In our modern society, testosterone has come to be synonymous with manliness—high levels of the hormone in female athletes has even been used to try to ban some women from competing in Olympic events with other women who have "normal" levels. But, as the authors of this new study argue, gender socialization may have an impact on testosterone levels as well, particularly in women.
Researchers found that testosterone levels in women rise when engaging in a dominant behavior regardless of whether they act in more masculine or feminine ways while doing it.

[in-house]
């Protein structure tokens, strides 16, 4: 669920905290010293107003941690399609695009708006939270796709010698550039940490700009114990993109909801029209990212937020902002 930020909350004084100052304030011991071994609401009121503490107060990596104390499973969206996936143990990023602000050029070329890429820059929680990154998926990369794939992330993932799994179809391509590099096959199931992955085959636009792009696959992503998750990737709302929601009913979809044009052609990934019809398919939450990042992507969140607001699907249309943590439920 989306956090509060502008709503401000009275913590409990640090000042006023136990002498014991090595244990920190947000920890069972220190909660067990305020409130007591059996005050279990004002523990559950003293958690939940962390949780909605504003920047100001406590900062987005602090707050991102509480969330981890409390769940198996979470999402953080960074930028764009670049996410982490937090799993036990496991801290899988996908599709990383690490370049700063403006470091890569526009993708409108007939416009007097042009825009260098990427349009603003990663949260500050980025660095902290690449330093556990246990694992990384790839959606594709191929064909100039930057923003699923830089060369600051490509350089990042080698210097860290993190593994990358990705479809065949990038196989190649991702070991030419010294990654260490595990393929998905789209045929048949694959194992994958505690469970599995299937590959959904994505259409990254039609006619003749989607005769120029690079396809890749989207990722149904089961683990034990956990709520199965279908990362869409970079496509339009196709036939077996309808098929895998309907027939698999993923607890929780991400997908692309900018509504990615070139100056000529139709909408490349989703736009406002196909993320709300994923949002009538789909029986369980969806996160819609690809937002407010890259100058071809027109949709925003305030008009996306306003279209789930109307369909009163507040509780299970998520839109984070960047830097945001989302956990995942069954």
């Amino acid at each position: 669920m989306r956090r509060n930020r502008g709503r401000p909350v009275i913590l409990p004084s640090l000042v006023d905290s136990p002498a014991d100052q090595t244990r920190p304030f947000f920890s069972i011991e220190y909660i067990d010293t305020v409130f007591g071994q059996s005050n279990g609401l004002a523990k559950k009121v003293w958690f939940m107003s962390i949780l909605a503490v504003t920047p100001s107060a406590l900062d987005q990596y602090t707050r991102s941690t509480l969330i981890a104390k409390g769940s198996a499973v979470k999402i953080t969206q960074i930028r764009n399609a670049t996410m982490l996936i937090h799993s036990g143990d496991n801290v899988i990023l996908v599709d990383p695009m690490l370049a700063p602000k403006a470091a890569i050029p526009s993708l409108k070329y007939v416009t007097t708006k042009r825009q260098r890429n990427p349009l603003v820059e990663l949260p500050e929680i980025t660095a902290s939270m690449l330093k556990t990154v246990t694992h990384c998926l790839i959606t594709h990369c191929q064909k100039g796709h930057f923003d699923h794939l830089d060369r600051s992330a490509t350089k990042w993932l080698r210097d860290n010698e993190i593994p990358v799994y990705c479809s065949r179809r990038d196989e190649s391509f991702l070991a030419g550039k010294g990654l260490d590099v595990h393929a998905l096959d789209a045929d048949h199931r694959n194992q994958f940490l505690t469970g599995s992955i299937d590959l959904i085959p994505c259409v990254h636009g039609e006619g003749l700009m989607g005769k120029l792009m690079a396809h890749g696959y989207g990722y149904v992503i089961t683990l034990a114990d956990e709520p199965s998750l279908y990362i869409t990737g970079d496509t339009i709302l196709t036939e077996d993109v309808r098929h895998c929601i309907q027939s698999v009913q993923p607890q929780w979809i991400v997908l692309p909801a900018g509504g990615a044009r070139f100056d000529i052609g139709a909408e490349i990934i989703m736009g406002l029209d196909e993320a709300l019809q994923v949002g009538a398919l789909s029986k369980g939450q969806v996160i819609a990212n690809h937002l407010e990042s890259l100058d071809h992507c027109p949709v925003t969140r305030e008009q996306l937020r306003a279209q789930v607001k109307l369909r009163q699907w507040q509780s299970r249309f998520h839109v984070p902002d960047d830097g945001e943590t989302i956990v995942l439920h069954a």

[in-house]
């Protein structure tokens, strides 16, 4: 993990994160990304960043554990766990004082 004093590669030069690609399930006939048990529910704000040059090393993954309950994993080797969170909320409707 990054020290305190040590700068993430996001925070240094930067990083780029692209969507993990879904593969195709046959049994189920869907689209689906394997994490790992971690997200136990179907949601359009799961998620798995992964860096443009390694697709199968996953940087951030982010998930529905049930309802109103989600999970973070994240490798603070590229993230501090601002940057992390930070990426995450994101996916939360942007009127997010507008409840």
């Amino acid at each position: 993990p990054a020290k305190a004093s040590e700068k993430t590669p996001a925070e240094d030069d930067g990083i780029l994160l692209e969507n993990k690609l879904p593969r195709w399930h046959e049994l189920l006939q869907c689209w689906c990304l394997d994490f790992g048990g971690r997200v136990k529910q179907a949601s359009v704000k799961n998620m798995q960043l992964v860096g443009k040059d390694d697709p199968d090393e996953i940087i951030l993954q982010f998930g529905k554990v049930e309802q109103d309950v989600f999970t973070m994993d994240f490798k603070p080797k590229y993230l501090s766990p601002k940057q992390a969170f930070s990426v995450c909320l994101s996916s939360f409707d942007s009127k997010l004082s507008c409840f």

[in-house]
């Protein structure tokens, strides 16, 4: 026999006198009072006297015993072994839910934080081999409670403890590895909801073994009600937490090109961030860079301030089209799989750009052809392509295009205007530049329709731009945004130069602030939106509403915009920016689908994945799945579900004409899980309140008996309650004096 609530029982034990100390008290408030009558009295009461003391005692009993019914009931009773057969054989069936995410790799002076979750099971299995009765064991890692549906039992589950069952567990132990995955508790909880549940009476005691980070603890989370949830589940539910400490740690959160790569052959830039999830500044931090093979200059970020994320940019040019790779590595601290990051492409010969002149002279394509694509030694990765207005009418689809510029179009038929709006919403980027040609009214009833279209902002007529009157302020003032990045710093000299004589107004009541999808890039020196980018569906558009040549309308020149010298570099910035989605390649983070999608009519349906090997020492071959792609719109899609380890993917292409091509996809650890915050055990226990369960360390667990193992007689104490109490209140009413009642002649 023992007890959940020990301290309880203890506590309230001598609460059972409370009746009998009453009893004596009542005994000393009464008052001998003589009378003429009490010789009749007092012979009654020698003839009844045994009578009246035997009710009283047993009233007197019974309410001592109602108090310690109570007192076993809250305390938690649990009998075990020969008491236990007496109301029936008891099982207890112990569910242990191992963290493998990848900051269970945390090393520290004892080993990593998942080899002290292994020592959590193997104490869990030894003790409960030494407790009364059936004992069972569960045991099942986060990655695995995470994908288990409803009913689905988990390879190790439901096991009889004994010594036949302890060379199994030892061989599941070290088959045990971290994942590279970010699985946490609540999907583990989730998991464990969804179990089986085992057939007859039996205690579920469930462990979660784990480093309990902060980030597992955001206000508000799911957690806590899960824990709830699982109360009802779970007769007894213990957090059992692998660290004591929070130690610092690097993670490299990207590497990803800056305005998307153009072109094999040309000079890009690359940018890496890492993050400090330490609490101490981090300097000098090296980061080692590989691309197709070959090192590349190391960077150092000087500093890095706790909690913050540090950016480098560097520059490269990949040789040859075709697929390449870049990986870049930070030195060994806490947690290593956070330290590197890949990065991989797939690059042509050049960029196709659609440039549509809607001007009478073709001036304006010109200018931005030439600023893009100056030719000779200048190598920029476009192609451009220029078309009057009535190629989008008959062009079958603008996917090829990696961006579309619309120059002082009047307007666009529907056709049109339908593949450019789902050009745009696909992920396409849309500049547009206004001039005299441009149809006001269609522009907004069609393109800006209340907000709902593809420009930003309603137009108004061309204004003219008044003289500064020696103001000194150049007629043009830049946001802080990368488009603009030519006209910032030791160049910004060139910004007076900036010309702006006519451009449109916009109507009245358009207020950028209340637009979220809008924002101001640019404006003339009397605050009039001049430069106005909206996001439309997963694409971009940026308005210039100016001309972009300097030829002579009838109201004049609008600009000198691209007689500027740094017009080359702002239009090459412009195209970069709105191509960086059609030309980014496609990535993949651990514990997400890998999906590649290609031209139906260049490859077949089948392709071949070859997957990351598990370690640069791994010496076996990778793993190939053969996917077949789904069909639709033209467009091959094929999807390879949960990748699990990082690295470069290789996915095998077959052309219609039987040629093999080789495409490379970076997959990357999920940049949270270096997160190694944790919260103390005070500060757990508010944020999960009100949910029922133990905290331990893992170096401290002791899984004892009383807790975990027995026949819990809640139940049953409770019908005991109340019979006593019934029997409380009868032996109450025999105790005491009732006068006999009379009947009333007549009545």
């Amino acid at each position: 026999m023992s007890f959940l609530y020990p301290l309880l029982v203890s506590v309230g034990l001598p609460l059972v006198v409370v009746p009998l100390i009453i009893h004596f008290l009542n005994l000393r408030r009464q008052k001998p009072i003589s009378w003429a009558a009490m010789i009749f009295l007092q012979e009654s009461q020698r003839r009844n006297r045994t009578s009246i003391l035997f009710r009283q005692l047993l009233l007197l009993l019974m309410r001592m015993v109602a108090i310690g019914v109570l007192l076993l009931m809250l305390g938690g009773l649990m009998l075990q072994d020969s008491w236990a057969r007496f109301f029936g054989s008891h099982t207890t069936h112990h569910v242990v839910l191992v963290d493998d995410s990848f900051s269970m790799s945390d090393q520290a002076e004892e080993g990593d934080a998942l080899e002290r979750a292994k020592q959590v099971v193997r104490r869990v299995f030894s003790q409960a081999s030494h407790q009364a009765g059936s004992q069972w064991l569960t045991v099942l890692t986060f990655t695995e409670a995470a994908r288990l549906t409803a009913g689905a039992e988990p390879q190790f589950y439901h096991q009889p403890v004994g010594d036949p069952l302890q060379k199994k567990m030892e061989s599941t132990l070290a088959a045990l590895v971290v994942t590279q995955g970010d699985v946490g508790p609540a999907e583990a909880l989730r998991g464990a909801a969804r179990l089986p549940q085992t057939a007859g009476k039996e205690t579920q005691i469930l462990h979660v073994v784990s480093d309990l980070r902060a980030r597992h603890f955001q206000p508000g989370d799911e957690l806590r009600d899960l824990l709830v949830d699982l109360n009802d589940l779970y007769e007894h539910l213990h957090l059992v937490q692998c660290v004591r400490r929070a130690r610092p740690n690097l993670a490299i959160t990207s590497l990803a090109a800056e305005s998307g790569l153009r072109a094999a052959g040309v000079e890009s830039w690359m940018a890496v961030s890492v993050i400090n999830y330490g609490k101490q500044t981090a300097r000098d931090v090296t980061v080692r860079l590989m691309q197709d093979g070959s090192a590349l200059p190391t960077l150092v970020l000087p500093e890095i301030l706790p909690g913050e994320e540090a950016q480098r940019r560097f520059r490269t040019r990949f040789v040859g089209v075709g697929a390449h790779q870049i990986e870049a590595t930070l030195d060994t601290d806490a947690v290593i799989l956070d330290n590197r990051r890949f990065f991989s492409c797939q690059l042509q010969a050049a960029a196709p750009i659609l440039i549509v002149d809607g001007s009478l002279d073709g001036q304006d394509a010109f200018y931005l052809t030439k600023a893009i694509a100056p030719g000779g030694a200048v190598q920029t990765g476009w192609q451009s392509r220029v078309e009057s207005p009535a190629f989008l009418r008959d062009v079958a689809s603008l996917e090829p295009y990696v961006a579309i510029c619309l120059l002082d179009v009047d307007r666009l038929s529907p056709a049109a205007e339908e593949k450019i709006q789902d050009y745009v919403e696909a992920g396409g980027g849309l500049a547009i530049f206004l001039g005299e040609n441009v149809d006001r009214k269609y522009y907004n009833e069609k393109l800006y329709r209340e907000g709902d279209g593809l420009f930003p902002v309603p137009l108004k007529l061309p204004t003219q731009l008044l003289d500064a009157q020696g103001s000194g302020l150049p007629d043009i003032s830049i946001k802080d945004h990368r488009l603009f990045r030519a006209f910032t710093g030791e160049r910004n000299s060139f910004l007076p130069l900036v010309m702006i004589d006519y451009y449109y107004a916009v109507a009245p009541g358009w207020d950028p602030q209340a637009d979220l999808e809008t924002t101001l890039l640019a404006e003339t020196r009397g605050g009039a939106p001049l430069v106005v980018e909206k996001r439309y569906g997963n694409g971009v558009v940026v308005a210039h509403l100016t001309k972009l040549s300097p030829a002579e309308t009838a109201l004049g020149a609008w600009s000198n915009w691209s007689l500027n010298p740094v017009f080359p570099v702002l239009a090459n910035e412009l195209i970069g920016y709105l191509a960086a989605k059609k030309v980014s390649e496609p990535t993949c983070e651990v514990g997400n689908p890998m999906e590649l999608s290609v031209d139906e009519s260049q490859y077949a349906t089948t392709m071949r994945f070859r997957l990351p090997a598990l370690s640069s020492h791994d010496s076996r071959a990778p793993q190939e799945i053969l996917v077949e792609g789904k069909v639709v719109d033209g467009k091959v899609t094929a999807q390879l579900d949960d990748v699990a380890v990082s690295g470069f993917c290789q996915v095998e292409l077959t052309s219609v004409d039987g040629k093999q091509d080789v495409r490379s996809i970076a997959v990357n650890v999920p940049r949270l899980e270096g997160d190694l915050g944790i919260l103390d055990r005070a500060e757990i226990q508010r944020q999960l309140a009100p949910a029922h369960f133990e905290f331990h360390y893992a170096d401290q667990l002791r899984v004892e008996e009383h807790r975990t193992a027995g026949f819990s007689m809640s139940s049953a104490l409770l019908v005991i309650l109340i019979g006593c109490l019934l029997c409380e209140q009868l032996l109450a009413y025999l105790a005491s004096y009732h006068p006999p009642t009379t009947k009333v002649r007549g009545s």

In their paper published in Proceedings of the National Academy of Sciences, the team describes the study they carried out with male and female volunteers and what their results might mean for the role women play in modern society.
The researchers found that levels rose in all the women regardless of whether they were doing the monologue in a masculine or feminine way, while levels for the males remained relatively steady.
These findings show, the group claims, that a rise in testosterone levels in women was due to exercising power rather than ways in which they behaved, which they suggest may mean that societal pressures may have more to do with testosterone levels in males versus females than has been thought.
The researchers did not know why testosterone levels for the males did not change much, but suggest it might have had something to do with males being more used to being put into traditional masculine roles.